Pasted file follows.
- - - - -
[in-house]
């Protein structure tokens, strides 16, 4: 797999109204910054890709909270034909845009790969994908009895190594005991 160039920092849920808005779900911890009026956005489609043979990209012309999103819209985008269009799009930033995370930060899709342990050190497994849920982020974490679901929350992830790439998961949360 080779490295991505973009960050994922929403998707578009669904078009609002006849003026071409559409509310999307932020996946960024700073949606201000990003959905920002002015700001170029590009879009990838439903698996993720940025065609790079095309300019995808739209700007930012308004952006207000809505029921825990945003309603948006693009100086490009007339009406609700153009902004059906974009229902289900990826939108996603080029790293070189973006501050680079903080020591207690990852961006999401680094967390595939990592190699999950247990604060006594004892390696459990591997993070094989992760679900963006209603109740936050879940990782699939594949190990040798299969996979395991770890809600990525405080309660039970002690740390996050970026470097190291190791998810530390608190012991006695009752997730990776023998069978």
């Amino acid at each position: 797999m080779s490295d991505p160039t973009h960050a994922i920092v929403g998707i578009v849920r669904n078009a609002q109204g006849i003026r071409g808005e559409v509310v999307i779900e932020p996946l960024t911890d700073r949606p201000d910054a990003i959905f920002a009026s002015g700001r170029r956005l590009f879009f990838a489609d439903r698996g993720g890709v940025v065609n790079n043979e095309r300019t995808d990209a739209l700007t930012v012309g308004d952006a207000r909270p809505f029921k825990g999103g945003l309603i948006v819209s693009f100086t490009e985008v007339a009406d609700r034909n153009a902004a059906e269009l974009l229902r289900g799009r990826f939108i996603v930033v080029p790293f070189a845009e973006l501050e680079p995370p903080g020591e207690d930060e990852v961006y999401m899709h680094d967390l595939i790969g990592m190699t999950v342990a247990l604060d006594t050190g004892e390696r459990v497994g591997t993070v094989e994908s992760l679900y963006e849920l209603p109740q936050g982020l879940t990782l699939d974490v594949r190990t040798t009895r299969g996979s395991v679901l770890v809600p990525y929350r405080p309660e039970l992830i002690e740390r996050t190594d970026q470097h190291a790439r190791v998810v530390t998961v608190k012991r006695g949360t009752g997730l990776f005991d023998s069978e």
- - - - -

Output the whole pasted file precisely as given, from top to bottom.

[in-house]
């Protein structure tokens, strides 16, 4: 797999109204910054890709909270034909845009790969994908009895190594005991 160039920092849920808005779900911890009026956005489609043979990209012309999103819209985008269009799009930033995370930060899709342990050190497994849920982020974490679901929350992830790439998961949360 080779490295991505973009960050994922929403998707578009669904078009609002006849003026071409559409509310999307932020996946960024700073949606201000990003959905920002002015700001170029590009879009990838439903698996993720940025065609790079095309300019995808739209700007930012308004952006207000809505029921825990945003309603948006693009100086490009007339009406609700153009902004059906974009229902289900990826939108996603080029790293070189973006501050680079903080020591207690990852961006999401680094967390595939990592190699999950247990604060006594004892390696459990591997993070094989992760679900963006209603109740936050879940990782699939594949190990040798299969996979395991770890809600990525405080309660039970002690740390996050970026470097190291190791998810530390608190012991006695009752997730990776023998069978």
């Amino acid at each position: 797999m080779s490295d991505p160039t973009h960050a994922i920092v929403g998707i578009v849920r669904n078009a609002q109204g006849i003026r071409g808005e559409v509310v999307i779900e932020p996946l960024t911890d700073r949606p201000d910054a990003i959905f920002a009026s002015g700001r170029r956005l590009f879009f990838a489609d439903r698996g993720g890709v940025v065609n790079n043979e095309r300019t995808d990209a739209l700007t930012v012309g308004d952006a207000r909270p809505f029921k825990g999103g945003l309603i948006v819209s693009f100086t490009e985008v007339a009406d609700r034909n153009a902004a059906e269009l974009l229902r289900g799009r990826f939108i996603v930033v080029p790293f070189a845009e973006l501050e680079p995370p903080g020591e207690d930060e990852v961006y999401m899709h680094d967390l595939i790969g990592m190699t999950v342990a247990l604060d006594t050190g004892e390696r459990v497994g591997t993070v094989e994908s992760l679900y963006e849920l209603p109740q936050g982020l879940t990782l699939d974490v594949r190990t040798t009895r299969g996979s395991v679901l770890v809600p990525y929350r405080p309660e039970l992830i002690e740390r996050t190594d970026q470097h190291a790439r190791v998810v530390t998961v608190k012991r006695g949360t009752g997730l990776f005991d023998s069978e």